In summary, I would most certainly recommend fmDataGuard, if you know that Filemaker Go isn't in your target customer installed base, or they don't mind that you can't audit changes made by Filemaker Go clients. fmDataGuard does do what it says it does, and after we'd implemented it, it has proved very reliable.
If you have to audit changes made by Filemaker Go, then the ONLY solution I am aware of would be WorldSync, or to roll your own server side solution that tracks changes to records. I'd be very happy to be proved wronga about that.
I have hopes that Filemaker themselves may eventually give us a native auditing solution, because Server 12 implements "progressive backups" where changes made are being mirrored. This implies that internally in Filemaker Server 12, there is some element of "change tracking" going on. Here's hoping.....
Peter, I sure agree it would be nice if FileMaker extends their features with progressive backups so that auditing could be a native FileMaker feature on the server side. I'll have to put that in as a product suggestion myself because I think it would be really great way to address future needs as mobile computing becomes more important to FileMaker.
Thanks, Peter. That's very helpful because fmDataGuard is one of the products we've been considering. The Go issue is something of which we`ll need to be mindful.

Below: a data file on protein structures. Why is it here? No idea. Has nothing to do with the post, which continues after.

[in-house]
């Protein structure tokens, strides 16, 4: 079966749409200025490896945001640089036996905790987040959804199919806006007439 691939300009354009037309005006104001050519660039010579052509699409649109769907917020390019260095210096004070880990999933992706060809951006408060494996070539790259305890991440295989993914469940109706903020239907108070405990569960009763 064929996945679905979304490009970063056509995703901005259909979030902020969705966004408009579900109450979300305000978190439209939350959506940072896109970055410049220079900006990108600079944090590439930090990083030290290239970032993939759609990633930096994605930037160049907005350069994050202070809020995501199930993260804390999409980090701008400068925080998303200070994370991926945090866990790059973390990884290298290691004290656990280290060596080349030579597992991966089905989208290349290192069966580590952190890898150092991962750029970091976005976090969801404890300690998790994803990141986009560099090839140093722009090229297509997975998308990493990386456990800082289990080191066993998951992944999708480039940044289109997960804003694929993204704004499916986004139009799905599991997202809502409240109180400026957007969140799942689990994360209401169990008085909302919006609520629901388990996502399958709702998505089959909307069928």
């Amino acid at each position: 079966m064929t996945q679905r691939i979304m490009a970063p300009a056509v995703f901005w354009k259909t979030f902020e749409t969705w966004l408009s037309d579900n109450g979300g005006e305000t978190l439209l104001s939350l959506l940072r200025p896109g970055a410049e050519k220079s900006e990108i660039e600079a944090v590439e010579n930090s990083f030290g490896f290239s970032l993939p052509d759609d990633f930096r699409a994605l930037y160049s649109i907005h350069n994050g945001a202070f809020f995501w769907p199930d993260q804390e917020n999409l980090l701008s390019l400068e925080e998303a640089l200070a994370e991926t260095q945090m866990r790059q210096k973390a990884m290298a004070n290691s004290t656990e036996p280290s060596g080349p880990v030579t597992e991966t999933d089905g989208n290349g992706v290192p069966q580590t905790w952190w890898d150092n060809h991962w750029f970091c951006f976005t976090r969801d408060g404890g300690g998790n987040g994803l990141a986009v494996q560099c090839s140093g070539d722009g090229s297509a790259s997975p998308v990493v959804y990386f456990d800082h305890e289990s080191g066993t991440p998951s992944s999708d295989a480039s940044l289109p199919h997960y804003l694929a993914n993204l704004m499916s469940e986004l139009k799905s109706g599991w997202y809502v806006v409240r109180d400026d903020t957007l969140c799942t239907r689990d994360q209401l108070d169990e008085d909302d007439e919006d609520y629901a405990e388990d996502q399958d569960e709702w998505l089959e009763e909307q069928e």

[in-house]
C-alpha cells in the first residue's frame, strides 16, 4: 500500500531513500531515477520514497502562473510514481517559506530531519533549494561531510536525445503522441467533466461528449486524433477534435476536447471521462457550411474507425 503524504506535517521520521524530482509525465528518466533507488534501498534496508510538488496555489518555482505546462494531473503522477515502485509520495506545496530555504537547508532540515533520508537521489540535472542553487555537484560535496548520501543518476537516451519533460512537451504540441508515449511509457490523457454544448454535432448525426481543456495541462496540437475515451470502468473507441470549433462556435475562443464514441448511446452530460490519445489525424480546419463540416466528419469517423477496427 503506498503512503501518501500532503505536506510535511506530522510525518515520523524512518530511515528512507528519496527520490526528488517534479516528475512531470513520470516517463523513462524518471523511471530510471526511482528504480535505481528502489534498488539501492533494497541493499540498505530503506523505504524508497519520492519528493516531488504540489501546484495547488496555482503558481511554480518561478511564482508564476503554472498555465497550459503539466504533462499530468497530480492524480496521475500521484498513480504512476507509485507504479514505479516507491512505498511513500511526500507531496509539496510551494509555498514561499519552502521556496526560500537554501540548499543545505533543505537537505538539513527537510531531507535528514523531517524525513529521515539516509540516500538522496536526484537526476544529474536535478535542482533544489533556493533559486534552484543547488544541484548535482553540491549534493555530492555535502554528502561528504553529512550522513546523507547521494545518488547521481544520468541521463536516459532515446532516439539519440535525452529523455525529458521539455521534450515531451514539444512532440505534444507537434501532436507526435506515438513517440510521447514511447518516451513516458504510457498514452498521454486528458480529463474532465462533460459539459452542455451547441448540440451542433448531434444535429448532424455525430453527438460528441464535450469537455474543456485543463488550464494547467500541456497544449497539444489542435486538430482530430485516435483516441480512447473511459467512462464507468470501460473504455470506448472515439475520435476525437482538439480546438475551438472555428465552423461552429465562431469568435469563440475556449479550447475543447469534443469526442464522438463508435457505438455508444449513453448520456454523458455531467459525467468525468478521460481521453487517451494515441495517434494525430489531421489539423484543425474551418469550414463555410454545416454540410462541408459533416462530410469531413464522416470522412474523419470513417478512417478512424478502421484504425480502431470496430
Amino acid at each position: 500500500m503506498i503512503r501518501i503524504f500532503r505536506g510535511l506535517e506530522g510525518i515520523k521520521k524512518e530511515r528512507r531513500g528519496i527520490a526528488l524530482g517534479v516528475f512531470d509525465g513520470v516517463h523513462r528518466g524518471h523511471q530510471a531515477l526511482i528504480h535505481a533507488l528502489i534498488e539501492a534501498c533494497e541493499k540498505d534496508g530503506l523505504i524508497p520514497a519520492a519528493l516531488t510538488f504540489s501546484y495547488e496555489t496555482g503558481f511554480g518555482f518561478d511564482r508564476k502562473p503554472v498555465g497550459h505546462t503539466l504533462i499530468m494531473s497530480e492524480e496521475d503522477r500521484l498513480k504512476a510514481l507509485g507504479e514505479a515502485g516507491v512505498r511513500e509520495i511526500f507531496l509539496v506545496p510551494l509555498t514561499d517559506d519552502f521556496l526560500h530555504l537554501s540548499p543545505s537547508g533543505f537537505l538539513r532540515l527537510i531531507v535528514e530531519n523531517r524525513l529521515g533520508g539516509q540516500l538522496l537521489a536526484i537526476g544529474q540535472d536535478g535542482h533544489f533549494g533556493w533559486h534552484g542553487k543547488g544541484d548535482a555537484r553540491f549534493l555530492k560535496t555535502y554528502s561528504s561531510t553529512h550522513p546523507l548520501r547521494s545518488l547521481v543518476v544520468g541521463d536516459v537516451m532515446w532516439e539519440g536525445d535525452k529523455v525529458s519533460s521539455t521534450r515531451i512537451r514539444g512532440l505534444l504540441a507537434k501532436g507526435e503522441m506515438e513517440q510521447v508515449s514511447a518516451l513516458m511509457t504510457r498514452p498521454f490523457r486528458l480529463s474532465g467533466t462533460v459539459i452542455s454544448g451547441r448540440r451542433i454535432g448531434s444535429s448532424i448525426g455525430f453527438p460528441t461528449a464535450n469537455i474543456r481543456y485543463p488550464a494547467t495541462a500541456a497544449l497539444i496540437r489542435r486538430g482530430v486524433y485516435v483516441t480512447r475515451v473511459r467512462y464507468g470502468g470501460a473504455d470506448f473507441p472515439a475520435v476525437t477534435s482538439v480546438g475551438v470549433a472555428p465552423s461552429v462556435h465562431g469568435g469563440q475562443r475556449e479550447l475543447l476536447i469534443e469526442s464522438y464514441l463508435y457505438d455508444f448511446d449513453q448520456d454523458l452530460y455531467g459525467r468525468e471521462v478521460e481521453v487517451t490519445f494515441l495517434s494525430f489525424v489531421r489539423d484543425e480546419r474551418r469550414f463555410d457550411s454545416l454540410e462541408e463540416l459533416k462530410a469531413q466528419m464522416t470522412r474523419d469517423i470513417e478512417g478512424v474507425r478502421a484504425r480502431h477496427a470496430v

What criteria did you use when deciding which audit solution to adopt? Did you consider CNS Audit?
Progressive back ups would compliment this but auditing really needs to let you see in one spot a chronology of changes at the field level across the database. What I mean is a chronology of changes and the ability to see a change that was made 4 changes back and roll the value back or forward. At the field level to be able to track when the change was made, who made it , what was the original value and what was it changed to.
I have implement the CNS Audit plug in at one site. It worked but as time went by it began to slow the solution down. Had discussions with the CNS guys and was not able to get this corrected. Could have been the network set up at client, could be this or that but just could not find a solution.